innuendo


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innuendo

n. from Latin innuere, "to nod toward." In law it means "an indirect hint." "Innuendo" is used in lawsuits for defamation (libel or slander), usually to show that the party suing was the person about whom the nasty statements were made or why the comments were defamatory. Example: "the former Mayor is a crook," and Joe Alabaster is the only living ex-Mayor, thus by innuendo Alabaster is the target of the statement; or "Joe Alabaster was paid $100,000 by the Hot Springs Water Company," when it was known that Hot Springs was bucking for a contract with the city. The innuendo is that Alabaster took a bribe. (See: defamation, libel, slander)

innuendo

noun accusation, allusion, aside, charge, connotation, denuntiatio, hint, implication, implied indication, imputation, incrimination, indication, innirect allusion, inference, insinuation, mention, nuntius, oblique allusion, overtone, reference, reflection, suggestion
Associated concepts: defamation, disparagement, libel, slander
See also: connotation, implication, indication, inference, insinuation, intimation, reference, referral, suggestion

innuendo

see DEFAMATION.

INNUENDO, pleading. An averment which explains the defendant's meaning by reference to antecedent matter. Salk. 513; 1 Ld. Raym. 256; 12 Mod. 139; 1 Saund. 243. The innuendo is mostly used in actions for slander. An innuendo, as, "he the said plaintiff meaning," is only explanatory of some matter expressed; it serves to apply the slander to the precedent matter, but cannot add or enlarge, extend, or change the sense of the previous words, and the matter to which it alludes must always appear from the antecedent parts of the declaration or indictment. 1 Chit. Pl. 383; 3 Caines' Rep. 76; 7 Johns. R. 271; 5 Johns. R. 211; 8 Johns. R. 109; 8 N. H. Rep. 256.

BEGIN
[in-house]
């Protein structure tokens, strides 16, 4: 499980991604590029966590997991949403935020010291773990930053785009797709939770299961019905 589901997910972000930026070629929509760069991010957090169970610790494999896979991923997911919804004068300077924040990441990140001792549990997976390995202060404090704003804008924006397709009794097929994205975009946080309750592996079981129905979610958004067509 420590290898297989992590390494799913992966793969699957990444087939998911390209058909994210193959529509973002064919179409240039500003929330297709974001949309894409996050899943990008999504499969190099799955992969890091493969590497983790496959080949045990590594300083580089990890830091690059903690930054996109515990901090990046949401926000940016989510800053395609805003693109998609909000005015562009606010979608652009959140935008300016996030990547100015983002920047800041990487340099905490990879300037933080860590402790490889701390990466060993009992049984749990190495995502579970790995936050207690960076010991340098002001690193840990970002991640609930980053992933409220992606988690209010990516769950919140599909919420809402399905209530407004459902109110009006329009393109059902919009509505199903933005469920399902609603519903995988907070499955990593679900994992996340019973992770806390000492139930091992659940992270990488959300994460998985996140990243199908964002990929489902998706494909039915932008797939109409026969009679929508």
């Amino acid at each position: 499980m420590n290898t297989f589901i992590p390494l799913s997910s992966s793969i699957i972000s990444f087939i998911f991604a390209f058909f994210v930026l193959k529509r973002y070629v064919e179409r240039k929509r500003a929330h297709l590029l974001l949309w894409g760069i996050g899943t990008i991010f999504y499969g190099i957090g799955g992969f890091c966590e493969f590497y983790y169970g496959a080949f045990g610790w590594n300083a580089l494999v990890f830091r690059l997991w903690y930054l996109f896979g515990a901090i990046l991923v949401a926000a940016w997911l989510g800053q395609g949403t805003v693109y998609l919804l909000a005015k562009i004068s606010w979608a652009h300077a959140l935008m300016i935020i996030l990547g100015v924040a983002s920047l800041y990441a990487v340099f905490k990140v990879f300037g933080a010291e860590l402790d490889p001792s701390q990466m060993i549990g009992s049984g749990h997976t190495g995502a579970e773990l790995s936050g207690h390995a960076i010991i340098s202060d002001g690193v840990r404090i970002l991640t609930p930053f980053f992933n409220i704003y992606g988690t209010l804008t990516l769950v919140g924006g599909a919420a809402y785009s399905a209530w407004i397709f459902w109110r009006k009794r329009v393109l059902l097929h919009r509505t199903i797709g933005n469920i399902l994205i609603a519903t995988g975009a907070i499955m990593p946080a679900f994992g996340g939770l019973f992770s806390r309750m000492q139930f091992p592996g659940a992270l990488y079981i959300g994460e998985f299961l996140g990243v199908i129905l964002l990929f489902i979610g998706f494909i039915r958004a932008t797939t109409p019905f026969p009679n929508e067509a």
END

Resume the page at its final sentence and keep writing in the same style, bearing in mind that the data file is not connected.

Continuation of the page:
3. It is necessary only when the intent may be mistaken, or when it cannot be collected from the libel or slander itself. Cowp. 679; 5 East, 463.
     4. If the innuendo materially enlarge the sense of the words it will vitiate the declaration or indictment. 6 T. R. 691; 5 Binn. 218; 5 Johns. R. 220; 6 Johns. R. 83; 7 Johns. Rep. 271. But when the new matter stated in an innuendo is not necessary to support the action, it may be rejected as surplusage. 9 East, R. 95; 7 Johns. R. 272. Vide, generally, Stark. on Slan. 293; 1 Chit. Pl. 383; 3 Chit. Cr. Law, 873; Bac. Ab. Slander, R; 1 Saund. 243, n. 4; 4 Com. Dig. 712; 14 Vin. Ab. 442; Dane's Ab. Index, h. t.; 4 Co. 17.

References in periodicals archive ?
"While we live in a country which supports the freedom of the press, I was disappointed to learn other people who I know and admire, are being subjected to false claims and innuendo in this book."
Anwar filed the lawsuit against Khairy on March 7, 2008 for RM100 million for allegedly uttering the defamatory innuendo.
"I do think that there is a norm that when there are investigations we don't operate on innuendo and we don't operate on incomplete information and we don't operate on leaks.
Innuendo did not originate in music, but in another field with terminology that traces back to Latin: the law.
The transformation of the function of innuendo can be seen in the trial of Algernon Sidney, executed in 1683, for his participation in the Rye House Plot against Charles II.
Chris Grayling described the British long-distance runner as "one of our great athletes" and said he was concerned that society "seems to believe media innuendo is a sign of guilt".
Some Westminster-watchers have been newly alert to innuendo after Tory MP Penny Morduant delivered a risque speech after a Royal Navy dare.
London, Sept 21 ( ANI ): Gay rights activists in the UK have reportedly hit out at the anti-homophobia campaign to get footballers to wear rainbow laces in support of gay footballers, saying that it is a 'disgusting sexual innuendo'.
AKSHAY Kumar is all set to produce a film on the life of Dada Kondke, the Marathi comedianfilm- maker who shot to fame in the 1970s and 1980s thanks to his slapstick blockbusters laced with heavy double entendre and scenes of innuendo.
He has been the subject of intense speculation and innuendo since victim Mr Messham claimed last week he had been abused by a senior Conservative from the Thatcher era.
The Age described Josephs Tomb without anti-Israeli innuendo. Is the media changing?